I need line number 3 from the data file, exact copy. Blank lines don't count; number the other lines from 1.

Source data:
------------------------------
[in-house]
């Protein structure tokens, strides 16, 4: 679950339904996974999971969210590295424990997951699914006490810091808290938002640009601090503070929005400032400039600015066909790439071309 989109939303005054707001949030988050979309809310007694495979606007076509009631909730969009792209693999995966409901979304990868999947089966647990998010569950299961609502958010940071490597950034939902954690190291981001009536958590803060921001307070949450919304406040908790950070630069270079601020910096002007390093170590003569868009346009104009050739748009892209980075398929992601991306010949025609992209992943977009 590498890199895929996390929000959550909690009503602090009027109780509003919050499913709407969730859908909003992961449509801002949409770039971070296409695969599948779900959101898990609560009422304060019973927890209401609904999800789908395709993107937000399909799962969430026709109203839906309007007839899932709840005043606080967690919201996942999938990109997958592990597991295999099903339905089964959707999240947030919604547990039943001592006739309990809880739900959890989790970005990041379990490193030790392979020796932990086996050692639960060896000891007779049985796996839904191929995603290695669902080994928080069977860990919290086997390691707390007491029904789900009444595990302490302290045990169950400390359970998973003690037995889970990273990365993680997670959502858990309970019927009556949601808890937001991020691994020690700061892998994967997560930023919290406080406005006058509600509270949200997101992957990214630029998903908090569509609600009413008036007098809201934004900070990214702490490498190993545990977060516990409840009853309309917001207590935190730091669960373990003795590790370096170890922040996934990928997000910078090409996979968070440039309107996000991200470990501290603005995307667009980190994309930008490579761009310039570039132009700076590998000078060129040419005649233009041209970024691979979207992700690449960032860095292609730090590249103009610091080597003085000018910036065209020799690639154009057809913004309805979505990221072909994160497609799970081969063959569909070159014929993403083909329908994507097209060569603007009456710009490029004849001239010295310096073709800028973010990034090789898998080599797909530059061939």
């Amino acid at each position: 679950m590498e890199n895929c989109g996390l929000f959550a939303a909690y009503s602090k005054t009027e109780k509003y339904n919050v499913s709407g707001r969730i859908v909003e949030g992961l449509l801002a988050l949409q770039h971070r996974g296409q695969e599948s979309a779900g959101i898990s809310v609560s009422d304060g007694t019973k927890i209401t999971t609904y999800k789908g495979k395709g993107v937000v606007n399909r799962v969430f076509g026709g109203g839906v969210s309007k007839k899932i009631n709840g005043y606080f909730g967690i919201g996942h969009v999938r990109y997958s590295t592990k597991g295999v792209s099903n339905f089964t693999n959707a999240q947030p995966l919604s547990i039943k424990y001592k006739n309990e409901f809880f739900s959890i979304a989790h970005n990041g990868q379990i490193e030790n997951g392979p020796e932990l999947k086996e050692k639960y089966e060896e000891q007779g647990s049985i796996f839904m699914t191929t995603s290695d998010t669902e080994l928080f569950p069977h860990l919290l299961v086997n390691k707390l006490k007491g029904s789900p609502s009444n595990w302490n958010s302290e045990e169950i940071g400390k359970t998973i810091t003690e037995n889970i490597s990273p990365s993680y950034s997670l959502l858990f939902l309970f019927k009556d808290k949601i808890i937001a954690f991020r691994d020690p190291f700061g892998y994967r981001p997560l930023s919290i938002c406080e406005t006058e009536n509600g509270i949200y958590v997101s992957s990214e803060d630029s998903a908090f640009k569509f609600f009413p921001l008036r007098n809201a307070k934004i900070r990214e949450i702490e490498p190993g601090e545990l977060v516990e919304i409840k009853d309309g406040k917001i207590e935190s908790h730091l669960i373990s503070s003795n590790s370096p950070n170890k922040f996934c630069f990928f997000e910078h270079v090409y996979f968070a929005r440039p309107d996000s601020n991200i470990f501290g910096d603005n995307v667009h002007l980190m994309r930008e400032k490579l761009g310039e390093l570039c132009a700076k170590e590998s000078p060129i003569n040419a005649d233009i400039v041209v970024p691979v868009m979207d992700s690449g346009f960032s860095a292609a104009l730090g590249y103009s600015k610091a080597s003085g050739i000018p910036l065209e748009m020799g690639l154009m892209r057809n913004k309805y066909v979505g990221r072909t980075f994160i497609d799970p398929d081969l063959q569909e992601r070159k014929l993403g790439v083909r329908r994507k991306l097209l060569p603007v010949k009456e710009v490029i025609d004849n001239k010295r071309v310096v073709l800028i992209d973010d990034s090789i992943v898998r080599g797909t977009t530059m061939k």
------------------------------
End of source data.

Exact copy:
């Amino acid at each position: 679950m590498e890199n895929c989109g996390l929000f959550a939303a909690y009503s602090k005054t009027e109780k509003y339904n919050v499913s709407g707001r969730i859908v909003e949030g992961l449509l801002a988050l949409q770039h971070r996974g296409q695969e599948s979309a779900g959101i898990s809310v609560s009422d304060g007694t019973k927890i209401t999971t609904y999800k789908g495979k395709g993107v937000v606007n399909r799962v969430f076509g026709g109203g839906v969210s309007k007839k899932i009631n709840g005043y606080f909730g967690i919201g996942h969009v999938r990109y997958s590295t592990k597991g295999v792209s099903n339905f089964t693999n959707a999240q947030p995966l919604s547990i039943k424990y001592k006739n309990e409901f809880f739900s959890i979304a989790h970005n990041g990868q379990i490193e030790n997951g392979p020796e932990l999947k086996e050692k639960y089966e060896e000891q007779g647990s049985i796996f839904m699914t191929t995603s290695d998010t669902e080994l928080f569950p069977h860990l919290l299961v086997n390691k707390l006490k007491g029904s789900p609502s009444n595990w302490n958010s302290e045990e169950i940071g400390k359970t998973i810091t003690e037995n889970i490597s990273p990365s993680y950034s997670l959502l858990f939902l309970f019927k009556d808290k949601i808890i937001a954690f991020r691994d020690p190291f700061g892998y994967r981001p997560l930023s919290i938002c406080e406005t006058e009536n509600g509270i949200y958590v997101s992957s990214e803060d630029s998903a908090f640009k569509f609600f009413p921001l008036r007098n809201a307070k934004i900070r990214e949450i702490e490498p190993g601090e545990l977060v516990e919304i409840k009853d309309g406040k917001i207590e935190s908790h730091l669960i373990s503070s003795n590790s370096p950070n170890k922040f996934c630069f990928f997000e910078h270079v090409y996979f968070a929005r440039p309107d996000s601020n991200i470990f501290g910096d603005n995307v667009h002007l980190m994309r930008e400032k490579l761009g310039e390093l570039c132009a700076k170590e590998s000078p060129i003569n040419a005649d233009i400039v041209v970024p691979v868009m979207d992700s690449g346009f960032s860095a292609a104009l730090g590249y103009s600015k610091a080597s003085g050739i000018p910036l065209e748009m020799g690639l154009m892209r057809n913004k309805y066909v979505g990221r072909t980075f994160i497609d799970p398929d081969l063959q569909e992601r070159k014929l993403g790439v083909r329908r994507k991306l097209l060569p603007v010949k009456e710009v490029i025609d004849n001239k010295r071309v310096v073709l800028i992209d973010d990034s090789i992943v898998r080599g797909t977009t530059m061939k």